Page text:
One of the areas that have been addressed through the strategy is biodiversity. Climate change impacts scenarios have been incorporated into national plans for the expansion of protected areas. Some of the considerations taken into account included climate scenarios incorporating expected climate change scenarios. Interventions in ecosystem restoration have benefits such as increasing resiliency to climate change and wetland restoration (Kotze & Ellery, 2009). Moreover, initiatives such as ecosystem based adaptations have been developed and are been explored. An example, Conservation South Africa has implemented pilot programs of the EBA concept. This is in the Namakwa district municipality.
Another sector where climate change is being addressed is the agricultural sector. The solutions developed are ones that are locally relevant, and aimed at agriculture and water management. Some of the adaptation responses that have been implemented within the agricultural sector include a shift from apple orchards to vineyards and an increase in the water storage capacities (Ziervogel, et al., 2014). Moreover, research is being carried out with an aim of understanding climate variability and the associated changes. According to Ziervogel, et al., the methods used in search research are participatory methods and community based adaptation planning (2014). The advantage of such methodologies is that they derive from the experience of farmers about what actually works. Another governmental action is the development of local adaptation strategies for cities and municipalities. These strategies aim to link current priorities and future considerations. Implementation of local strategies is however hindered by significant challenges. For instance, in cities, such implementation is hampered by the large size and organization complexities (Ziervogel, et al., 2014). However, within smaller municipalities, such implementation is impeded by a lack of resources.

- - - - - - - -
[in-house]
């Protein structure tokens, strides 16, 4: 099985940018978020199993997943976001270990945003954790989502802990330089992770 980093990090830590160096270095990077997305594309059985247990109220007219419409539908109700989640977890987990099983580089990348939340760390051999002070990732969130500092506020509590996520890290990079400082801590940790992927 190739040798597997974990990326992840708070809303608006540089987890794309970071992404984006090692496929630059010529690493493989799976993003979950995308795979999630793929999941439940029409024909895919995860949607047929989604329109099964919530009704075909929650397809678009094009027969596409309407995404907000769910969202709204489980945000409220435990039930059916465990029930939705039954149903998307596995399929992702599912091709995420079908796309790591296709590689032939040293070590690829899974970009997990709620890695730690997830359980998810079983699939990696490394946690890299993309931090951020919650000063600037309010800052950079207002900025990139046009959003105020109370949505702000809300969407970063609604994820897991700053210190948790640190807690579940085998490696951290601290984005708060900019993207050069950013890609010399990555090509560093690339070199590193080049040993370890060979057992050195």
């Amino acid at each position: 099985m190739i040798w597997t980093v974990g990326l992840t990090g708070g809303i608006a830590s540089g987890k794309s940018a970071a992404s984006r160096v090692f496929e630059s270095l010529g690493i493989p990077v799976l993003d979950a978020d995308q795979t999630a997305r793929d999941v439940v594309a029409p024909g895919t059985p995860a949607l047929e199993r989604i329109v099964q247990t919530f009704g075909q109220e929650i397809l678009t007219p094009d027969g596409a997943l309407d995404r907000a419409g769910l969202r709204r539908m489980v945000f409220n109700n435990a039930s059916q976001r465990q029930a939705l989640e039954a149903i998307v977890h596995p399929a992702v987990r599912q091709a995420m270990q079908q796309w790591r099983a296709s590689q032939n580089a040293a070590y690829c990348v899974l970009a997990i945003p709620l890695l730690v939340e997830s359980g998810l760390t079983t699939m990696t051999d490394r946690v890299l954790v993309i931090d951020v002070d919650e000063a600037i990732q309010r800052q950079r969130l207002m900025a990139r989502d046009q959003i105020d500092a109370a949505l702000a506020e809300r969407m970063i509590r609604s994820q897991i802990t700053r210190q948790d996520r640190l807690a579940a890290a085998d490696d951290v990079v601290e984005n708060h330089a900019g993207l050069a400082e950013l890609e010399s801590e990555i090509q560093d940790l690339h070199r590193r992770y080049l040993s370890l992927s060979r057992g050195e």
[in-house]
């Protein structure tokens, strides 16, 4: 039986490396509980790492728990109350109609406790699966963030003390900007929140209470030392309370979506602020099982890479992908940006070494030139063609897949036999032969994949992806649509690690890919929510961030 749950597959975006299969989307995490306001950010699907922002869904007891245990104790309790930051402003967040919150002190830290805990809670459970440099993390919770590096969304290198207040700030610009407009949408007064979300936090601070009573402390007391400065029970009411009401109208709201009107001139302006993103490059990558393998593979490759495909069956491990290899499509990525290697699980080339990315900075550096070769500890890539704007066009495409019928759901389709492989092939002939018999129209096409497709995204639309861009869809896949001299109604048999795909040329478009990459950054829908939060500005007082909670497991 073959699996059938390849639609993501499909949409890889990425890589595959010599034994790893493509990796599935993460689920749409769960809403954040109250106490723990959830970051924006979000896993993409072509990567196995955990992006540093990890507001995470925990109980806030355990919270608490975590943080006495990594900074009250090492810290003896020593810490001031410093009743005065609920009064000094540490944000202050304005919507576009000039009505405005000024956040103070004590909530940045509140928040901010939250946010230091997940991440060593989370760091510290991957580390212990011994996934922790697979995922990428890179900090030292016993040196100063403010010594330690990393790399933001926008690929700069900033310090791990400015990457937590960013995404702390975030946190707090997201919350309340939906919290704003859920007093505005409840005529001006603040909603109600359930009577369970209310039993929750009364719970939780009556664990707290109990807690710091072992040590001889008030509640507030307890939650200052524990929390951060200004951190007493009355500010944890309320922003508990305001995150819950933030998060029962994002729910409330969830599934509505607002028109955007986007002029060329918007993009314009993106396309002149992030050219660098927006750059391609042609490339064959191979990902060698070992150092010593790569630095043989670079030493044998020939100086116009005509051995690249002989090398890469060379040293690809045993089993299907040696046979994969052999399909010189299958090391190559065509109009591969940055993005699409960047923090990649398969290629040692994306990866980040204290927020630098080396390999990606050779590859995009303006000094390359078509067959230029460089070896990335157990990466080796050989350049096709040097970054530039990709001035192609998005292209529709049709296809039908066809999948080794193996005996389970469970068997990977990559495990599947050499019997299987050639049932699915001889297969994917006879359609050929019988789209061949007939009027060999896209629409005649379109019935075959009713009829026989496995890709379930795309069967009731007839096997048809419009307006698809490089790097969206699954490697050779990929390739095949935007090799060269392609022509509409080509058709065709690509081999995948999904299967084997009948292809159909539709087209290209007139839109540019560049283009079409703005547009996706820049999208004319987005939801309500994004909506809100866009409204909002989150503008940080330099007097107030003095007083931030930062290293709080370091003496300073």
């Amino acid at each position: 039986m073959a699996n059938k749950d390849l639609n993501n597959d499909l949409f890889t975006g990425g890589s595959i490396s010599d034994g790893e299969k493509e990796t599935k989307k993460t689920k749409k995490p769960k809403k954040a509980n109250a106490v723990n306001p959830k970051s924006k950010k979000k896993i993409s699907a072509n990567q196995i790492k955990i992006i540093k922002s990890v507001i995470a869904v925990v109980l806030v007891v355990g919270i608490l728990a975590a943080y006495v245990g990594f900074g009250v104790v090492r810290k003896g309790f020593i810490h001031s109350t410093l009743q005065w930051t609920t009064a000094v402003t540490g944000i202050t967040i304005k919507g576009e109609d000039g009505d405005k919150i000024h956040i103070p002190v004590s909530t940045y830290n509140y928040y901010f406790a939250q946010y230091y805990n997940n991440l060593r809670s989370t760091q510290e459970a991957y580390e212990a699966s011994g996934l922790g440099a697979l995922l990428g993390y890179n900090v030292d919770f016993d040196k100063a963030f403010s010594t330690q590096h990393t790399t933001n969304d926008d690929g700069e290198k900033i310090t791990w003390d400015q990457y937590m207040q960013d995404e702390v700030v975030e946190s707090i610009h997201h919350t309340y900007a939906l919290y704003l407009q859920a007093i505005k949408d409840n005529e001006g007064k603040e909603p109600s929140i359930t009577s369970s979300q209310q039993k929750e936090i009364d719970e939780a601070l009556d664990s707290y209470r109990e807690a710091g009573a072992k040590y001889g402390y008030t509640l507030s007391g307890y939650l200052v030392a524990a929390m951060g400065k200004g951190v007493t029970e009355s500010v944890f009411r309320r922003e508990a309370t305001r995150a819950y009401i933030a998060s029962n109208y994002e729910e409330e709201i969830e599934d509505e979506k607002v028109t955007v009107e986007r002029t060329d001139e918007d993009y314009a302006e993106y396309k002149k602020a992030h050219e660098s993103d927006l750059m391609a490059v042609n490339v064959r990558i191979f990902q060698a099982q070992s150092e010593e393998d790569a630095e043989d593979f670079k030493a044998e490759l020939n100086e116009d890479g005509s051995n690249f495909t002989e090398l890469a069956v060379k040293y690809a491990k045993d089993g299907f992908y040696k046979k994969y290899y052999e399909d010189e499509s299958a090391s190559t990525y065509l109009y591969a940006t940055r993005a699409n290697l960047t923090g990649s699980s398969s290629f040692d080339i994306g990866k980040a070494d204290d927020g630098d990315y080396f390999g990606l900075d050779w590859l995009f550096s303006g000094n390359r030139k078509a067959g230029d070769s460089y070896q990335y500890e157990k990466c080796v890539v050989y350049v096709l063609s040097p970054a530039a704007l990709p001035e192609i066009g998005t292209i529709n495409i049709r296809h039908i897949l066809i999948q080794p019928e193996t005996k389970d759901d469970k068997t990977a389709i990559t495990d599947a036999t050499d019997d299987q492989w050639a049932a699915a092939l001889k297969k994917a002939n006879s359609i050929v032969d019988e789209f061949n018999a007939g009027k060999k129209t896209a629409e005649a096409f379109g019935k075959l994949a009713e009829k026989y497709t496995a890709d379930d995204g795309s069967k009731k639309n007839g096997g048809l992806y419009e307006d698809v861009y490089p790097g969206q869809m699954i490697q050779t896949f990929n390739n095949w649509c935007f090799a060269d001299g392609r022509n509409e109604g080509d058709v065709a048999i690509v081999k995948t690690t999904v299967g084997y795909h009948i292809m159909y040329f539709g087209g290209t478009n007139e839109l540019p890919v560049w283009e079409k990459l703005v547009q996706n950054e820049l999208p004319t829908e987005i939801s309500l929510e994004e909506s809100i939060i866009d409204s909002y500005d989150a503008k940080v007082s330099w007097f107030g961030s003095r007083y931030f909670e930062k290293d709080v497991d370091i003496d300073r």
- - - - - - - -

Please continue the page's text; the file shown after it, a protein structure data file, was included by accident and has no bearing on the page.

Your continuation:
Climate change is one of the most significant environmental challenges of the 21st century. While climate change is an on-going and rather docile process, certain activities have accelerated the process to dangerous levels. Such activities include the use of fossil fuels and increased human population. In South Africa, industrialization and other human activities have contributed significantly t0o climate change. The result has been ramifications such as increased temperature, reduced rainfall and reduced surface runoff. The development of adverse and unpredictable weather patterns in turn poses problems for the agricultural, forestry, fishery and tourism sectors. These problems have important economic and social implications as well as significant health outcomes. To combat climate change, the South African government came up with a White Paper on a National Climate Change Response. The White Paper outlines mitigation and adaptation strategies to address climate change.